Bar on risky pregnancies 'unethical'

PUBLISHED : Tuesday, 10 May, 2011, 12:00am
UPDATED : Tuesday, 10 May, 2011, 12:00am


A government proposal to turn away mainland women with high-risk pregnancies from Hong Kong would damage the professional image of doctors and pose ethical problems, senior obstetricians have warned.

The doctors are also concerned that it would lead to such women hiding medical problems from doctors.

'Such a policy would damage doctors' professional image. Doctors should not pick up only safe cases,' Hong Kong Obstetrics Concern Group spokesman Dr Cheung Tak-hong said. 'Doctors can advise high-risk mothers to give birth near home, but it is very different from turning them away under a hard rule. Rejecting high-risk patients would be an unethical practice.'

Last month, Secretary for Food and Health Dr York Chow Yat-ngok said Hong Kong would issue certificates for mainland women to deliver in the city only after Hong Kong obstetricians determined that their pregnancies were normal.

This is one of seven initiatives announced by the government to cap the number of mainlanders giving birth in the city. The government hopes screening out high-risk pregnancies will ease pressure on overstretched intensive care units for newborns at public hospitals.

The College of Obstetricians and Gynaecologists and the College of Paediatricians met last night to discuss possible screening guidelines.

But Cheung warned against rejection of high-risk women, such as those expecting twins, those with diabetes or hypertension, and those who had a tendency to miscarry.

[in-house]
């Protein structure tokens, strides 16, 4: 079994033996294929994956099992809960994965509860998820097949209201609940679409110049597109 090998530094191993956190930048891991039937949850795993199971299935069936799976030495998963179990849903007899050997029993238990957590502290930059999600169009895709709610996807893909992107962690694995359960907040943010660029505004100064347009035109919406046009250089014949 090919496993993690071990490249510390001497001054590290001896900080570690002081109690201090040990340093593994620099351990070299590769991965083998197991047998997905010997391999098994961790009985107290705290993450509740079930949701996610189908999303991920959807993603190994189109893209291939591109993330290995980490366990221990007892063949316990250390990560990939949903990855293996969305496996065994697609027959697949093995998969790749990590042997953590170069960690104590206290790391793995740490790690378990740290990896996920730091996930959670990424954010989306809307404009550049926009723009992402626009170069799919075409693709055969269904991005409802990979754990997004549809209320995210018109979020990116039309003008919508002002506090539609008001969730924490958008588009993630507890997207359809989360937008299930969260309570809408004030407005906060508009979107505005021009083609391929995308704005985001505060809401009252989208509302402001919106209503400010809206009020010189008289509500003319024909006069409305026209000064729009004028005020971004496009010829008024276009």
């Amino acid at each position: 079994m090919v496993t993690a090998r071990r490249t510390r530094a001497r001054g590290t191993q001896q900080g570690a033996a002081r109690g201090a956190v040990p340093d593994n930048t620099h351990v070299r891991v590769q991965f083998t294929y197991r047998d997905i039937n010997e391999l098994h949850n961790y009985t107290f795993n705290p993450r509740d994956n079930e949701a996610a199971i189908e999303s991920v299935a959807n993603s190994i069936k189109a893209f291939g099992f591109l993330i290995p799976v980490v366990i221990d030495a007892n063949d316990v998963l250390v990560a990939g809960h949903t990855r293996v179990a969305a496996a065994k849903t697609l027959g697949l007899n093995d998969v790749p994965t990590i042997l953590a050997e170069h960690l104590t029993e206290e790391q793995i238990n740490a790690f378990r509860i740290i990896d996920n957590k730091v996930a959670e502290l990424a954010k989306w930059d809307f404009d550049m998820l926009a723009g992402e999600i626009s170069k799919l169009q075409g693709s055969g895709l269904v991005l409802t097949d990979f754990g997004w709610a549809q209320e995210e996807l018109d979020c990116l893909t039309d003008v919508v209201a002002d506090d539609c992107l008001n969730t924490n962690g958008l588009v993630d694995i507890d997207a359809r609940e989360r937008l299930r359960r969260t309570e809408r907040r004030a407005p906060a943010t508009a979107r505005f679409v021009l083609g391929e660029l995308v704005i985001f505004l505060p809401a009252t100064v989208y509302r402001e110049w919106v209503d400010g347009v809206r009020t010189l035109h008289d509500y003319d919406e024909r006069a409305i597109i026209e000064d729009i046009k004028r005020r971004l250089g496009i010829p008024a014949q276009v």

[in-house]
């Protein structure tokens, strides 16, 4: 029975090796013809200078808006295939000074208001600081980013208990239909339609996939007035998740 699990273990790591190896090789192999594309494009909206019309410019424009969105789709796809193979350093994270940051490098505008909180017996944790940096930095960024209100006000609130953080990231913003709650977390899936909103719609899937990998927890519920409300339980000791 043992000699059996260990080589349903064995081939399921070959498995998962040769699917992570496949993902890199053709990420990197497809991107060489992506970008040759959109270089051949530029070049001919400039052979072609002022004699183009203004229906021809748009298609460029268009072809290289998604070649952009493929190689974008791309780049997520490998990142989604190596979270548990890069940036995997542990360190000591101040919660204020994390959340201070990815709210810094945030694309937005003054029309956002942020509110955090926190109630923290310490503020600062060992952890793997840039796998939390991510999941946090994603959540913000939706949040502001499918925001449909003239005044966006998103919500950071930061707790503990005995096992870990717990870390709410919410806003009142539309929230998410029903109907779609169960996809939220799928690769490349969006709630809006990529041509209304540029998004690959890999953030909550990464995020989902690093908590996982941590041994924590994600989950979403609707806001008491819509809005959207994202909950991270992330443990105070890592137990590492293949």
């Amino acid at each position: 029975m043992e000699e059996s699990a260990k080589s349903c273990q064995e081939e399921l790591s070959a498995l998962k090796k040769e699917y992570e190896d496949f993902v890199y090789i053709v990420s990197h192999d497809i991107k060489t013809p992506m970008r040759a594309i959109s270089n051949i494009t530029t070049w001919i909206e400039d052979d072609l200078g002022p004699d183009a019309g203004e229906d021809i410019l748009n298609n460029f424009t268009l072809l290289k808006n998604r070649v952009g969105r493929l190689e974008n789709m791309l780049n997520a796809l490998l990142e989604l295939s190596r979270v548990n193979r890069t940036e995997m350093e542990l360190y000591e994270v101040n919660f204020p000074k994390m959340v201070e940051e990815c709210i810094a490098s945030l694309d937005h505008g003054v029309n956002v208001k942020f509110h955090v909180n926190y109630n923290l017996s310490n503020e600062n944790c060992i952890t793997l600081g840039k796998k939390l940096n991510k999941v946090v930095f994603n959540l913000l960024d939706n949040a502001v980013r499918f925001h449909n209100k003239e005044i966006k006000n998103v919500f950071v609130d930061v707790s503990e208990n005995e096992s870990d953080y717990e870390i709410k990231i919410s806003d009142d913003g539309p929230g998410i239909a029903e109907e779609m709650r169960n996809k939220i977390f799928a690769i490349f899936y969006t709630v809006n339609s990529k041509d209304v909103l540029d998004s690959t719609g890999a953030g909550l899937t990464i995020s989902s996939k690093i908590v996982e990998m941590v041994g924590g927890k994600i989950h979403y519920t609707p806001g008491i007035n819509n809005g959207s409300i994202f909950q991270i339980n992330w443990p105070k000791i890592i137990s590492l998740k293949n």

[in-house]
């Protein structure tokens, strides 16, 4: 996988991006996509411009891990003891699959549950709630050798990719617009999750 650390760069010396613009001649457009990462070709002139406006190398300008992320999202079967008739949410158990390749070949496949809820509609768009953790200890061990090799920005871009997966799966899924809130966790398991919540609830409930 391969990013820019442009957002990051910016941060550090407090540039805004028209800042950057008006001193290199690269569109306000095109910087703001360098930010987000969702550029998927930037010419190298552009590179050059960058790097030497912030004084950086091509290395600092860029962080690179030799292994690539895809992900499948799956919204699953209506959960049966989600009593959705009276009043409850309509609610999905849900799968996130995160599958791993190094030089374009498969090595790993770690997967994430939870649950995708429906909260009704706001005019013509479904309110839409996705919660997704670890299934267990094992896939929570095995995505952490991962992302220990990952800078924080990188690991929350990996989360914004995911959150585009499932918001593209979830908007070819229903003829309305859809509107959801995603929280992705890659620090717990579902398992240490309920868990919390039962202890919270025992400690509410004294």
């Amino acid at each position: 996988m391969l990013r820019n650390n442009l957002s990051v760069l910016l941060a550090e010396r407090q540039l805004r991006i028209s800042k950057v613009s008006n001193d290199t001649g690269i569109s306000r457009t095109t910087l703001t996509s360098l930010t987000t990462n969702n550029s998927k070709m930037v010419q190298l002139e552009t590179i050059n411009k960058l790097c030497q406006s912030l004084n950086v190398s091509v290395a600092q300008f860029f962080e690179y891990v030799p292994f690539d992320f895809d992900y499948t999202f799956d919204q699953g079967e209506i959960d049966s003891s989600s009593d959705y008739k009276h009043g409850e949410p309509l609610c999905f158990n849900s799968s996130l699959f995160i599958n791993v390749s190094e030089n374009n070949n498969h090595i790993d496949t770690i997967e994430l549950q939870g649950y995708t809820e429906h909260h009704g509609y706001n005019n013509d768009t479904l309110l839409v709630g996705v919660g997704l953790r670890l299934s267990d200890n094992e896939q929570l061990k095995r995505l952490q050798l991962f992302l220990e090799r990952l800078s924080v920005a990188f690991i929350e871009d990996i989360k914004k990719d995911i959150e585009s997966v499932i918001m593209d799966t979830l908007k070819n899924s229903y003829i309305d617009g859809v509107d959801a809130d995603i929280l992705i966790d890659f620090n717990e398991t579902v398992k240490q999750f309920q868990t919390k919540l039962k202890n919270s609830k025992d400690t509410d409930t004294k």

The concern group comprises senior public obstetricians, including the department heads of five public hospitals.

Cheung said preliminary discussions focused on mainland women having ultrasound checks for abnormalities 20 weeks into their pregnancy, before a certificate for an obstetrics booking would be issued.

Cheung, head of obstetrics and gynaecology at Prince of Wales Hospital, said the government policy would increase the workloads of local medical staff.

'And if the mainland mothers realise Hong Kong has such screening, they will hide their medical problems from doctors,' he said.

Chan Hin-biu, head of the neonatal intensive care unit at United Christian Hospital, said he was open to any measure that could relieve the pressure on neonatal services. 'We have to think of the interests of the patients. If the mothers have medical problems, it will always be good for them to deliver near home instead of coming to Hong Kong,' he said.